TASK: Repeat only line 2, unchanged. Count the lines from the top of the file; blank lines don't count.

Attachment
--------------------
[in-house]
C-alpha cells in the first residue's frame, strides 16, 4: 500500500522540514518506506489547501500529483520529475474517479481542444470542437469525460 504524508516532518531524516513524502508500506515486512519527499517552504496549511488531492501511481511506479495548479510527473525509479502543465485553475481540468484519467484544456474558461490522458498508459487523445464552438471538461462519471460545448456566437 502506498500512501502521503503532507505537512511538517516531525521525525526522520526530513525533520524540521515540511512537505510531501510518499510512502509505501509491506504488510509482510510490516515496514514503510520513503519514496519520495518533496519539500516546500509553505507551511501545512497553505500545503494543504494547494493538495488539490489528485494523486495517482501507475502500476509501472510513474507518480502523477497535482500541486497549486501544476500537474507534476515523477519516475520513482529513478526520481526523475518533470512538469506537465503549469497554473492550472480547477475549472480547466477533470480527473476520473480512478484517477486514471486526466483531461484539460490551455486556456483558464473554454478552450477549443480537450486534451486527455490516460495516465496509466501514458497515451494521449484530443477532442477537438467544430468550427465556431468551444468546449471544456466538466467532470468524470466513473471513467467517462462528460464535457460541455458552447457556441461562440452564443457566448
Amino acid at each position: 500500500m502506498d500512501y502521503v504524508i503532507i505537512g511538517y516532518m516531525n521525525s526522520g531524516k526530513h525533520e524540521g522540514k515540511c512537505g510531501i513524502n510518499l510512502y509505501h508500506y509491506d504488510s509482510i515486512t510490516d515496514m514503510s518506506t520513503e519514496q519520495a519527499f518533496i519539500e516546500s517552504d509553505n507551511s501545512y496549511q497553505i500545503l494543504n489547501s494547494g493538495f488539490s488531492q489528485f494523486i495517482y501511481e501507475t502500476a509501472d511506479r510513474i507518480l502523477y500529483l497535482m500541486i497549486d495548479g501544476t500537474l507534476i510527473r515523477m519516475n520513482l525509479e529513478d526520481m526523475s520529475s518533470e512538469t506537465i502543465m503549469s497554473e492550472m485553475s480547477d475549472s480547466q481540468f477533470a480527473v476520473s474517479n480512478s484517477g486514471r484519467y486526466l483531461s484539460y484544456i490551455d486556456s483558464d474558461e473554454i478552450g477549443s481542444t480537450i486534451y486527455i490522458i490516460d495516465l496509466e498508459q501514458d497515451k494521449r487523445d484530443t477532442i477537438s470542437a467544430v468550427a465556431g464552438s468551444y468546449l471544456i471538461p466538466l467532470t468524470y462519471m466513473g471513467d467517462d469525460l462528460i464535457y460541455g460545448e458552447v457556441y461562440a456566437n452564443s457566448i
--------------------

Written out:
C-alpha cells in the first residue's frame, strides 16, 4: 500500500522540514518506506489547501500529483520529475474517479481542444470542437469525460 504524508516532518531524516513524502508500506515486512519527499517552504496549511488531492501511481511506479495548479510527473525509479502543465485553475481540468484519467484544456474558461490522458498508459487523445464552438471538461462519471460545448456566437 502506498500512501502521503503532507505537512511538517516531525521525525526522520526530513525533520524540521515540511512537505510531501510518499510512502509505501509491506504488510509482510510490516515496514514503510520513503519514496519520495518533496519539500516546500509553505507551511501545512497553505500545503494543504494547494493538495488539490489528485494523486495517482501507475502500476509501472510513474507518480502523477497535482500541486497549486501544476500537474507534476515523477519516475520513482529513478526520481526523475518533470512538469506537465503549469497554473492550472480547477475549472480547466477533470480527473476520473480512478484517477486514471486526466483531461484539460490551455486556456483558464473554454478552450477549443480537450486534451486527455490516460495516465496509466501514458497515451494521449484530443477532442477537438467544430468550427465556431468551444468546449471544456466538466467532470468524470466513473471513467467517462462528460464535457460541455458552447457556441461562440452564443457566448